Ten months have passed since we began construction on Be Like Brit Orphanage. The road is stable, though prone to washout; the foundations are complete. Len goes to Haiti every two to three weeks and is anxious to begin the actual walls, but security is an ongoing problem, so first
we have to build a wall around the site. It should be done by Christmas. I get photographs and videos almost daily but there is not much need for me to visit. When we have to lay out electrical,
plumbing and other fixtures I will go again.
Clinic construction is erratic but the first floor walls are installed and we hope to pour the roof this fall. In the meantime, outdoor clinics are still held every few months. The building will make permanent healthcare that the local community has come to reply upon. We have big plans – eventually adding a dental clinic, radiology and even two operating rooms, but plans are easier to conceive than buildings are to build, so it will all take time.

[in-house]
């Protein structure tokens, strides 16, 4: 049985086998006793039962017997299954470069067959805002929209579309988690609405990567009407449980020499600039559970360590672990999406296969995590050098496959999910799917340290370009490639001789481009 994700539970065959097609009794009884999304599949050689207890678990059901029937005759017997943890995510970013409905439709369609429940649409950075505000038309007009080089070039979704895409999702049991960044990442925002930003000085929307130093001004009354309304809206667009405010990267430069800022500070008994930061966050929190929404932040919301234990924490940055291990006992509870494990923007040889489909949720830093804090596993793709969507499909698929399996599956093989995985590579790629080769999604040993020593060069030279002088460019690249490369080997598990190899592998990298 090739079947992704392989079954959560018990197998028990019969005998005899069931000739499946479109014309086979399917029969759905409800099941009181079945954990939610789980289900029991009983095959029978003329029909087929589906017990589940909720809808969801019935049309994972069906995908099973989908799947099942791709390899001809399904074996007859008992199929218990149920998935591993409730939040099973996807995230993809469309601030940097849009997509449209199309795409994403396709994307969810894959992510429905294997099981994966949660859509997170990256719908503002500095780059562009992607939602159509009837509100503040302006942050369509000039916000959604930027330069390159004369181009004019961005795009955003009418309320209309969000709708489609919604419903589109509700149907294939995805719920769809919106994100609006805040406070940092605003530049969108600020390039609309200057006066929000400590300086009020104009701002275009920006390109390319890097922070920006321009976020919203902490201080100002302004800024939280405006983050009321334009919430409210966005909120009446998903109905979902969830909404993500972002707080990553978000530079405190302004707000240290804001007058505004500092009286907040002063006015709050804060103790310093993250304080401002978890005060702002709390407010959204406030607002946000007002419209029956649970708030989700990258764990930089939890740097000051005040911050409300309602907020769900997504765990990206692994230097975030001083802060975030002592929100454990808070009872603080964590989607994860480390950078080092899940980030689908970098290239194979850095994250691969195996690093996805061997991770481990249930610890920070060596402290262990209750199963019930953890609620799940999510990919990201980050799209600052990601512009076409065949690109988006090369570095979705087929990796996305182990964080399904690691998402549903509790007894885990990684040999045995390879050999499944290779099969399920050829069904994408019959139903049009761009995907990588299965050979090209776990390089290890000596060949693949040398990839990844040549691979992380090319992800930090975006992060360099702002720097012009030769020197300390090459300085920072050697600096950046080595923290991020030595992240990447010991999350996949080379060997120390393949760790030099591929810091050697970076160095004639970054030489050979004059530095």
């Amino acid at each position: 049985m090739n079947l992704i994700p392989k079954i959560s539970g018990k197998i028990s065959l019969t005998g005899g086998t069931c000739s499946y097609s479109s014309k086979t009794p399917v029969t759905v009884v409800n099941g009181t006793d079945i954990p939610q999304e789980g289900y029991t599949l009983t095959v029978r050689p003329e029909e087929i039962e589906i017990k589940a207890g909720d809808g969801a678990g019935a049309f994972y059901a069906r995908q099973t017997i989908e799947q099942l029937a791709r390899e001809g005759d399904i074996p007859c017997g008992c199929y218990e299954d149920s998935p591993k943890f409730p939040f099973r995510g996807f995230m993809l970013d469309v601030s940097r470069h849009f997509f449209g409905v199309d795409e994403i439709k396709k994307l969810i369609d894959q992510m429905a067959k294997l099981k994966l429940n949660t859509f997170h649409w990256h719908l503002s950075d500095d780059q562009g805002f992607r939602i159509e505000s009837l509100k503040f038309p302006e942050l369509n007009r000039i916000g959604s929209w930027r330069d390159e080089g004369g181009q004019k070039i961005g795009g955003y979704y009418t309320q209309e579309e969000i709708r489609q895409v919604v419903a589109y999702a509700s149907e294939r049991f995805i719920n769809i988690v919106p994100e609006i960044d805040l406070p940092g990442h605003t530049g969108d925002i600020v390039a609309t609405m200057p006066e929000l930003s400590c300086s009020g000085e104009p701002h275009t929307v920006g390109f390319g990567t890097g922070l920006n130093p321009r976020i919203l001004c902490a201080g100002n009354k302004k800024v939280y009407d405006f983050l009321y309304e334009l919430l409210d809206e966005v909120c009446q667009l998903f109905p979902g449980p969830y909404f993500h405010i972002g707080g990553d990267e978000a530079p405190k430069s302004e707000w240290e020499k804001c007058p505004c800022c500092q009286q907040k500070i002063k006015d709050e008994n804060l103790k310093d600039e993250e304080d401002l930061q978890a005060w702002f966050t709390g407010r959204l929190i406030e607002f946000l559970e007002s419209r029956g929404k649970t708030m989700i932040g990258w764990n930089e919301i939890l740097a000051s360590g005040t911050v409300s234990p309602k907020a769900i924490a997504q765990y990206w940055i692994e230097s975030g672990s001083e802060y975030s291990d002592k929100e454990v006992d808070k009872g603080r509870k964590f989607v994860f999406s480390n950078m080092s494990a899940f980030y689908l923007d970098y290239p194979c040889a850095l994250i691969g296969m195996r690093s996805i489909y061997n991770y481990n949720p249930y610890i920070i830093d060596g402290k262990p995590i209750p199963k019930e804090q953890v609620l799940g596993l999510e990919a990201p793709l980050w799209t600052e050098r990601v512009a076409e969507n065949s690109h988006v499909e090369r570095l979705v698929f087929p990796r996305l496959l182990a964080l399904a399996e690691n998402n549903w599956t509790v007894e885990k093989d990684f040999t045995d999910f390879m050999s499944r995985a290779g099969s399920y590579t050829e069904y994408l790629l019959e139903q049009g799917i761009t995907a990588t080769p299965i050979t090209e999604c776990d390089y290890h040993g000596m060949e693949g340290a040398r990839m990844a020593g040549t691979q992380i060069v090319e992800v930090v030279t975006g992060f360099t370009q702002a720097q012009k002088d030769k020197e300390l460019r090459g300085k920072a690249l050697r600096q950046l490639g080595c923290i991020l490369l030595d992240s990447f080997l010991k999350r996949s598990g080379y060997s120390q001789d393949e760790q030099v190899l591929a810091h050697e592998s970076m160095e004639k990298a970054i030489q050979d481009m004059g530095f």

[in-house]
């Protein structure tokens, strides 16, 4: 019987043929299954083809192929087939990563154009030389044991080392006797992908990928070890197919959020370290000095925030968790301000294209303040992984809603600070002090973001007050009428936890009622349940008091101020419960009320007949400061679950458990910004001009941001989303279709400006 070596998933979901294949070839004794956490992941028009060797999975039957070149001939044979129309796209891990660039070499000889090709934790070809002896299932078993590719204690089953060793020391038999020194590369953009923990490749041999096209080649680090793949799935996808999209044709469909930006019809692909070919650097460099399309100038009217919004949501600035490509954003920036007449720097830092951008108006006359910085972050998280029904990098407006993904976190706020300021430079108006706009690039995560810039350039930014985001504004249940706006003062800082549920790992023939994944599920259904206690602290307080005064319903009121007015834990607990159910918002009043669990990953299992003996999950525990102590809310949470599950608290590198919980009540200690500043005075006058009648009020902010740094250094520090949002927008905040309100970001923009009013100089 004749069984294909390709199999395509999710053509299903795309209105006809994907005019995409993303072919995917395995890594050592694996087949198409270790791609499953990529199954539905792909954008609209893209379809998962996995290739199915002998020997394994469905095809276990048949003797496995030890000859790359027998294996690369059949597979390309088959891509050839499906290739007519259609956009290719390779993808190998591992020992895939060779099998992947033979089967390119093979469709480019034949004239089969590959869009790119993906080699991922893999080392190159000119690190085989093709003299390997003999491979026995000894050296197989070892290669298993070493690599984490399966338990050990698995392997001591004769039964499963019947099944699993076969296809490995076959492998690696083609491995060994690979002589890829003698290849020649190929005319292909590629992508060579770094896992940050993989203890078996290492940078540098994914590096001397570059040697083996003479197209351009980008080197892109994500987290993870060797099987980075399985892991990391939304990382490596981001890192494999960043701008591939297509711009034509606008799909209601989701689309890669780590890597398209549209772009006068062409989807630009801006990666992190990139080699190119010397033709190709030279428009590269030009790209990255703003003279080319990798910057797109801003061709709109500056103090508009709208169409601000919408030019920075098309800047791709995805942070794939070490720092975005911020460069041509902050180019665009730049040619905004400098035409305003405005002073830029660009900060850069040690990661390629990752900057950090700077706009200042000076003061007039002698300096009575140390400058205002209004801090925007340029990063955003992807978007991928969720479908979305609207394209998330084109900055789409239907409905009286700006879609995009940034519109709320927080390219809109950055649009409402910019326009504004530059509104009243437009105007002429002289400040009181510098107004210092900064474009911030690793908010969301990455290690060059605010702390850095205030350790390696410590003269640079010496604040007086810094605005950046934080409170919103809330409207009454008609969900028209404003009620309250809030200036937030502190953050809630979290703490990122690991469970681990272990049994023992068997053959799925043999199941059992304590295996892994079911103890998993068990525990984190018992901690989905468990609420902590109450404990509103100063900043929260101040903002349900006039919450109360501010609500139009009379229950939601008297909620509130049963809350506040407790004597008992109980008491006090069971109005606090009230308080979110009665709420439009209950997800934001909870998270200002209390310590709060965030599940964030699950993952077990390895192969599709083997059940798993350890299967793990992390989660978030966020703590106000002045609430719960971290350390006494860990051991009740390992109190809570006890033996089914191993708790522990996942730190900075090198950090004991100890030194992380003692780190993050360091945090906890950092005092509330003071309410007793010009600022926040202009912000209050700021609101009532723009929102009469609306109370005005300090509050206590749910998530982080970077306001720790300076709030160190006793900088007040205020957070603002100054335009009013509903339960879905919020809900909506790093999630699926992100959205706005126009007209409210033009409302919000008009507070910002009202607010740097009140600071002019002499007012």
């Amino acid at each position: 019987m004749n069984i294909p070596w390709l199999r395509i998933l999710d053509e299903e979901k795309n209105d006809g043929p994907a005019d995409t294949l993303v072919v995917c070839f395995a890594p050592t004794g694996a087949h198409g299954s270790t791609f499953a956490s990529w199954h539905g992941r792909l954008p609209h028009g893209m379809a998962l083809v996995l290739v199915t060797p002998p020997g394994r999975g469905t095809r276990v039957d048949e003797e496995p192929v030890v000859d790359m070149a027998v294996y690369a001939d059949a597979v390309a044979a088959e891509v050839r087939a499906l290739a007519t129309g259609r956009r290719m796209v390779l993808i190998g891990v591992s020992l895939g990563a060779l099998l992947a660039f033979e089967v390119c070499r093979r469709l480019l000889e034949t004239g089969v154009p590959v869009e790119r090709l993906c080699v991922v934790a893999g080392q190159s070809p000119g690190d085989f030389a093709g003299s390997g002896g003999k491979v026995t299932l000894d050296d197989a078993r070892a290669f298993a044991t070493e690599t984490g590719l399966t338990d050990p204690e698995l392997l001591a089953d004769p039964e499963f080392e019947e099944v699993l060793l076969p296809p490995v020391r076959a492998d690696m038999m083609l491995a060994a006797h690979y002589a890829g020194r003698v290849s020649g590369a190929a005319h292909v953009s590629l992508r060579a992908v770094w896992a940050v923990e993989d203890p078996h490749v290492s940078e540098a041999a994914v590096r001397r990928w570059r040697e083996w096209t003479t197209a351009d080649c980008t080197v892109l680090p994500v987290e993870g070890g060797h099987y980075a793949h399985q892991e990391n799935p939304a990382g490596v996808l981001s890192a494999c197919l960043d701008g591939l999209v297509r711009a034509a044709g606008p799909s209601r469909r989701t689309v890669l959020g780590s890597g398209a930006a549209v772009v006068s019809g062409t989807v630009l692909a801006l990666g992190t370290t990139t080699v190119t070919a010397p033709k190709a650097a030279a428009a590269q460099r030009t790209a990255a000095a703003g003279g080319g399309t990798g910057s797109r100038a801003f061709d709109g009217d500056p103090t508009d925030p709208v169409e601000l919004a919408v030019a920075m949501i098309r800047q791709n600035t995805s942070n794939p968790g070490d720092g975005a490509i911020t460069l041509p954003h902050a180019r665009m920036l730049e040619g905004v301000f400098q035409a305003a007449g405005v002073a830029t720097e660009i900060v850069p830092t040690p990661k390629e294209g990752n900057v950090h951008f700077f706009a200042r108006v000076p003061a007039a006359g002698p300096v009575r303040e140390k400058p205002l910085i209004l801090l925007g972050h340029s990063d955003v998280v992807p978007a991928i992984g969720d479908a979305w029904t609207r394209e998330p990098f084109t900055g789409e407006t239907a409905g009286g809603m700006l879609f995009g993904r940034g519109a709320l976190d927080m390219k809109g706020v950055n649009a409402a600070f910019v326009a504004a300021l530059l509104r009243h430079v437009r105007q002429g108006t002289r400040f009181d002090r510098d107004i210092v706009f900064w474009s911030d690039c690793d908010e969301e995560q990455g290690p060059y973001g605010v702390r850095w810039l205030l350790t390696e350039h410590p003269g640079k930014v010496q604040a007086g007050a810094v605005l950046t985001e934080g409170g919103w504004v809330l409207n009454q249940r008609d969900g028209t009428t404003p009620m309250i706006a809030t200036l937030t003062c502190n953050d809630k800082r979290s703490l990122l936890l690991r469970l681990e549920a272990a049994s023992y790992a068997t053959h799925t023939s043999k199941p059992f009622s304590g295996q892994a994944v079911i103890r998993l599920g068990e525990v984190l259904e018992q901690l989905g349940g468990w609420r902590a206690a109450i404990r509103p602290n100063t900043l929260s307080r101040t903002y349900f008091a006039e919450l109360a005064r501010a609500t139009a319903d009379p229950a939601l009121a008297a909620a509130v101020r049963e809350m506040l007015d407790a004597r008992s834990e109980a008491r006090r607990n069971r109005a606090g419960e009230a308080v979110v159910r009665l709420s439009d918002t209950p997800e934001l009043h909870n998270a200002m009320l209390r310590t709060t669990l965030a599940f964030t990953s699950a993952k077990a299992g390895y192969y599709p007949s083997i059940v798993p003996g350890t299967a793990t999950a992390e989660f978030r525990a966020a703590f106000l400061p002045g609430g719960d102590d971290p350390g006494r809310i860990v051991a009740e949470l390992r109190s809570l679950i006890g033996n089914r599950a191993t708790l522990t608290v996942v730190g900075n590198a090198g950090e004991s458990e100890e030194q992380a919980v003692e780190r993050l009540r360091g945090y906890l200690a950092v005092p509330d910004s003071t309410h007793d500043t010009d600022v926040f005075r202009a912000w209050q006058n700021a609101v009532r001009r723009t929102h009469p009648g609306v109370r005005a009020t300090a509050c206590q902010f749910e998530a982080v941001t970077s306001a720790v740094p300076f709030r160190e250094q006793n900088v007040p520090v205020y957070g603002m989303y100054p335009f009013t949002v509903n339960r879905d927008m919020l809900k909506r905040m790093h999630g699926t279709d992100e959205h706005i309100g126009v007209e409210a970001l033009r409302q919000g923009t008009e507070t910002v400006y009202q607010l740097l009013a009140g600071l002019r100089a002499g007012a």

The Mission of Hope School received their grant. I returned to Haiti for trip number five in May 2011 to lay out the school on the site, which was complicated by the need to demolish and remove the existing earthquake damaged portions of their compound. As of today, excavation is complete and the base foundation is in place. Classes are taking place in temporary lean-tos. Our
vision to open the new building next fall is optimistic; the only constant in Haitian construction is delay.
The three projects continue in fits and starts and there are times when it seems there is no forward movement. But change occurs slowly, especially in a place as fluid as Haiti. Earthquakes and
hurricanes, revolts and elections, it is a society of disruption. Still, the objective in our three construction projects has been to ‘raise the bar’, which we have. We have designed improved strength concrete blocks and started a local plant that sells block around the countryside. Over 100 people have been employed by the three projects – money going directly to Haitians who are rebuilding their country. Still, we don’t have any completed buildings; we may not for a year or two or even three. By some measures, our progress is not much, but we are moving forward.
It sounds to me as though you’ve accomplished much, even if there isn’t a roof up yet. 100 jobs is a huge achievement, and better concrete blocks will mean all that’s built will last. Good work.